How to Invest During a Recession?

How to Invest During a Recession

Investing during a recession, like many other things in the investing world, depends – but our goal in this lesson is to arm you with the knowledge you need to make the best decision for you.

Most commentators and analysts agree that two consecutive quarters of decline in a country’s real gross domestic product GDP is a practical definition of recession.

Recession and it’s Causes

Before we get too deeply into the investing opportunities and strategies of How to Invest During a Recession, let us define what a recession is and what causes it:

There is no formal definition of a recession, although the IMF claims there is widespread agreement that the phrase refers to a period of fall in economic activity. Although very short periods of loss are not called recessions, most commentators and analysts use two consecutive quarters of decline in a country's real (inflation adjusted) gross domestic product as a practical definition of recession (GDP).

Nonetheless, the National Bureau of Economic Research (NBER) is the authority on determining the timing of US recessions. Thus, theoretically, we might have two negative GDP estimates but not be officially in a recession if the NBER does not believe we are. The truth is that most of economics is theory and not fact as it commonly believed.

Another point to consider is what causes a recession and whether or not we can forecast it. So if we can safely forecast it, as investors, we may be in a better position to exit equities before prices plummet. This is what many of the world’s top investors did before this recession, and in fact, some renowned investors like Warren Buffett had sold any unnecessary stocks and accumulated cash reserves before the Corona Flash Crash back in 2020.

While that would be great, predicting a recession is actually pretty tough for a novice investor who has not learned the ropes of economics. However, there are several indicators that attempt to predict recession risk.

The US Federal Reserve system provides two. One can examine the bond market yield curve. An inverted curve with long-term 10-year bond yields lower than short-term 3-month yields indicates a significant chance of a recession. Another examines traditional economic data, such as employment, personal income, and industrial output. These are lagging indicator, however, meaning that they don’t start giving the recession indication until we are already into one. Though for those who are watching closely, it means that they can get in earlier than others who take a few months to catch on.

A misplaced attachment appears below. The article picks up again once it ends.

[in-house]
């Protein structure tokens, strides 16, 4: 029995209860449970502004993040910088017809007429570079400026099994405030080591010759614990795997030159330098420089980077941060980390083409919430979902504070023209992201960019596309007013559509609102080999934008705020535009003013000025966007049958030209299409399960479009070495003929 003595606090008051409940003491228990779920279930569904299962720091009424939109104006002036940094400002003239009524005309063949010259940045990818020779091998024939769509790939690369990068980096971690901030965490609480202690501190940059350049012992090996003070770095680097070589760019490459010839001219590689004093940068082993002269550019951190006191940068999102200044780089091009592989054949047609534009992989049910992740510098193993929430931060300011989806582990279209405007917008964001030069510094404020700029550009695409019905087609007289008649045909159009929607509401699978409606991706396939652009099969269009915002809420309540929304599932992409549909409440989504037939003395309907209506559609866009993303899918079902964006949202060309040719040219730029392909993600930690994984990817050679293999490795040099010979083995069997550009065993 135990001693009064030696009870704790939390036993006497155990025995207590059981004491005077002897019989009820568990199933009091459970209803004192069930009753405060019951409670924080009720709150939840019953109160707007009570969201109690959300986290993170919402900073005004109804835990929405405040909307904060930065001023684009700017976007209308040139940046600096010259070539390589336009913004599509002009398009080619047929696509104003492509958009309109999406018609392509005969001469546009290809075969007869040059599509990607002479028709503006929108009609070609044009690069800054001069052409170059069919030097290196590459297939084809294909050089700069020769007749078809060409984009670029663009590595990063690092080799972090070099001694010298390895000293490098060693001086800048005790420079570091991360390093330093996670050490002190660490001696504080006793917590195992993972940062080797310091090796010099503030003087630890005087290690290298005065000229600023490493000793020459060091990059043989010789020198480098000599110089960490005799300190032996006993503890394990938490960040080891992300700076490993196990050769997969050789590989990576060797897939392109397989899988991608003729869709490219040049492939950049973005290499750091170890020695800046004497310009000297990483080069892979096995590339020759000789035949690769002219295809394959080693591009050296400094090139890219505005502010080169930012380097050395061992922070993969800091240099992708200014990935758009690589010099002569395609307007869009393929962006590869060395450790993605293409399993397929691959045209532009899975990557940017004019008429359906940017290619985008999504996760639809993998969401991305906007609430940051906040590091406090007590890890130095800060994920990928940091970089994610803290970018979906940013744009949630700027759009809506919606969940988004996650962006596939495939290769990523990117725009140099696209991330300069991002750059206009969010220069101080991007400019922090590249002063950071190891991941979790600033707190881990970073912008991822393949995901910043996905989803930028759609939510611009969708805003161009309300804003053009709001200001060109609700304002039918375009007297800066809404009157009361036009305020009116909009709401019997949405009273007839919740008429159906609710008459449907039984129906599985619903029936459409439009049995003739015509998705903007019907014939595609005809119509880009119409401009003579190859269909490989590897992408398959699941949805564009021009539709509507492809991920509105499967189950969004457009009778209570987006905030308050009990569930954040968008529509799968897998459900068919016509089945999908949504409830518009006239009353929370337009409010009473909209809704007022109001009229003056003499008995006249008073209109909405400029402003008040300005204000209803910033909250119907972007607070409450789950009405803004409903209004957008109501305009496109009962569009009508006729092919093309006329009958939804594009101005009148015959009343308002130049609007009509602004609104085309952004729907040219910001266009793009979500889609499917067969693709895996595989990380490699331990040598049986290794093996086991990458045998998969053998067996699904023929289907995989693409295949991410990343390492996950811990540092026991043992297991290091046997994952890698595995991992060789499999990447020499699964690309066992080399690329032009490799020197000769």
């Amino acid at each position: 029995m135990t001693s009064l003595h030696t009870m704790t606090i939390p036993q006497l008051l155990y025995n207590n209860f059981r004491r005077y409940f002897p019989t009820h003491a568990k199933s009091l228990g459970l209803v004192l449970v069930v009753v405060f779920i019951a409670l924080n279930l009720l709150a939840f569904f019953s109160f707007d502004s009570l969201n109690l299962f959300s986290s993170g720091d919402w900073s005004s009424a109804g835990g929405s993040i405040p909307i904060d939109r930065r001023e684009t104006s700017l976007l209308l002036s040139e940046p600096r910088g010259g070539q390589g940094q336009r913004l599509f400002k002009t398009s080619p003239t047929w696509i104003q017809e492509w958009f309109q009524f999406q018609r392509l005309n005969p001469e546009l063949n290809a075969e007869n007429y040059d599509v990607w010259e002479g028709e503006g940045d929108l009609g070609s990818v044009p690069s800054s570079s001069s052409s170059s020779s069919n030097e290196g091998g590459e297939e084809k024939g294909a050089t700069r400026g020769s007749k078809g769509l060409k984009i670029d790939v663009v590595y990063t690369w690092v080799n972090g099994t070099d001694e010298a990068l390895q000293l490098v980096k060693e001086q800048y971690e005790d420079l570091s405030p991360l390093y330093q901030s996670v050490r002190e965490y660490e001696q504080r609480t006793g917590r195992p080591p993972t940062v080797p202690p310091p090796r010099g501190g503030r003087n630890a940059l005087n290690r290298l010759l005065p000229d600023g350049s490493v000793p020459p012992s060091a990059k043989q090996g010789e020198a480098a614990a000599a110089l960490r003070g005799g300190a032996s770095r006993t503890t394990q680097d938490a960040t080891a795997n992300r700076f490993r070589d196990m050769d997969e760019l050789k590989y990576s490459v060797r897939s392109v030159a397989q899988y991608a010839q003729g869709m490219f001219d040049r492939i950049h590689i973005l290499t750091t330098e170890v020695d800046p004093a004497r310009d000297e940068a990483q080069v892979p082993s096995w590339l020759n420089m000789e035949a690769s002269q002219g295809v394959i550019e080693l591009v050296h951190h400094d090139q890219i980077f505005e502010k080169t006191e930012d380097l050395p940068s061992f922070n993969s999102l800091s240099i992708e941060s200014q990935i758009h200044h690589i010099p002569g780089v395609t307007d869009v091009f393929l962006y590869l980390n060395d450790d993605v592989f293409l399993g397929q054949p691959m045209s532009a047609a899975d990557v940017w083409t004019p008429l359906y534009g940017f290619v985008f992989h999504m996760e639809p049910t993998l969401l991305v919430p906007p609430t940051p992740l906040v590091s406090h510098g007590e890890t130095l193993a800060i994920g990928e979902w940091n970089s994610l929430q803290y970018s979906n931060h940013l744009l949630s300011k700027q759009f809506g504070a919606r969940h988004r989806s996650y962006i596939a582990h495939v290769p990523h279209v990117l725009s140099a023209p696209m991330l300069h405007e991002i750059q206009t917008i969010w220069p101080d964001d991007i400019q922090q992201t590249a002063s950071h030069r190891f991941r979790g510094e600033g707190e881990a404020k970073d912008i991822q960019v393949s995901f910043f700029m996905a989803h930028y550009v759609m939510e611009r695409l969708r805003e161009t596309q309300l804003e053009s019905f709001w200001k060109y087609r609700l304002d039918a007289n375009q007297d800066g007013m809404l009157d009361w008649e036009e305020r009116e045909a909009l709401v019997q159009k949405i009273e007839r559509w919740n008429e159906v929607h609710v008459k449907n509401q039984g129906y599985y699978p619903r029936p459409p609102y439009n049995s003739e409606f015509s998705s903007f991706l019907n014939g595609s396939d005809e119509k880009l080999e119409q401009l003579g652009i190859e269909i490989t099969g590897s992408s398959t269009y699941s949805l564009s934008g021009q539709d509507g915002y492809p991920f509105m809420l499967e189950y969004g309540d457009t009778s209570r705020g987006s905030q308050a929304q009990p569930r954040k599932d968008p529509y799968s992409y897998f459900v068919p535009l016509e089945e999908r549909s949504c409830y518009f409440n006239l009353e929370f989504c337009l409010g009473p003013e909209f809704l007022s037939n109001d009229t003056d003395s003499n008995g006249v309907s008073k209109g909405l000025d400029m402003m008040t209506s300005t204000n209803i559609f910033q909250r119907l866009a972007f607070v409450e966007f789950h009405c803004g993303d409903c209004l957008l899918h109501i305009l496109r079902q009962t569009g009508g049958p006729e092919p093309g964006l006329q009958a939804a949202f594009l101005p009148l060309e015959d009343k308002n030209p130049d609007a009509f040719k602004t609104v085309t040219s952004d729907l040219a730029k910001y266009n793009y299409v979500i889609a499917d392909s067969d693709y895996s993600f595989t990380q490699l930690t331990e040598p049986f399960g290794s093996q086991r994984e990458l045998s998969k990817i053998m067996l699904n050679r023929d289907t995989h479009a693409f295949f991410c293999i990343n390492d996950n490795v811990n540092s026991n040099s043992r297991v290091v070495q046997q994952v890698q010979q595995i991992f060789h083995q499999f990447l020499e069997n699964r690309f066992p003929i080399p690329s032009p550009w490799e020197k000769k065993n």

The Financial Conditions Index is another US Federal Reserve system indicator for gauging recession risks. This includes everything from the stock market to mortgage rates and corporate bond performance. When central banks raise interest rates, these conditions inevitably tighten, slowing the economy. A reading above 0 on this chart has historically been a solid predictor of an approaching recession.

What Happens to Assets During a Recession?

Well, so we’ve discussed the widely recognised definition of a recession and its causes, but before we determine How to Invest During a Recession, let’s look at what happens to the values of various asset classes when we enter a recession.

In the past, equities have outperformed the other main asset classes during recessions. Defensive equities, such as real estate, have performed better than the most historically vulnerable sectors, such as overseas stocks. High yield corporate bonds have performed better, but have fallen in value with equities. Historically, investment-grade corporate bonds have performed the best.

Using this information, investors might potentially adjust their portfolios during an economic cycle if they fear a recession is imminent. For example, if an investor sees the economy slowing, they may want to sell some of their stocks and equity positions and invest in US government bonds, which have historically performed better in these instances.

A movement like this is called rebalancing your portfolio and is an essential step in remaining a profitable investor. Afterall, we cannot control the market, but we can control what we do in response to it.

Taking Lessons From the Past

Before we go into How to Invest During a Recession in terms of specific industries that perform better or worse, let’s go over some recession facts.

How to Invest During a Recession? Chart of historical recessions 1900 - 2008 Seeking Alpha
How to Invest During a Recession, look to the past for context

After WWII, the United States has had 11 recessions. They typically endure 10 months from peak to trough. They’ve also been shorter as central banks have become more adept at regulating the economy.

Every economic downturn and subsequent equity bear market is unique. All, though, can be frightening and motivated by a fear of the unknown. But, history demonstrates that economies, businesses, and consumers are resilient and eventually recover.

The typical “bear” market lasts 19 months and drops 38%. In comparison, the average ‘bull’ market lasts roughly four times as long, is four times larger, and is built on reduced inflation and interest rates caused by the recession.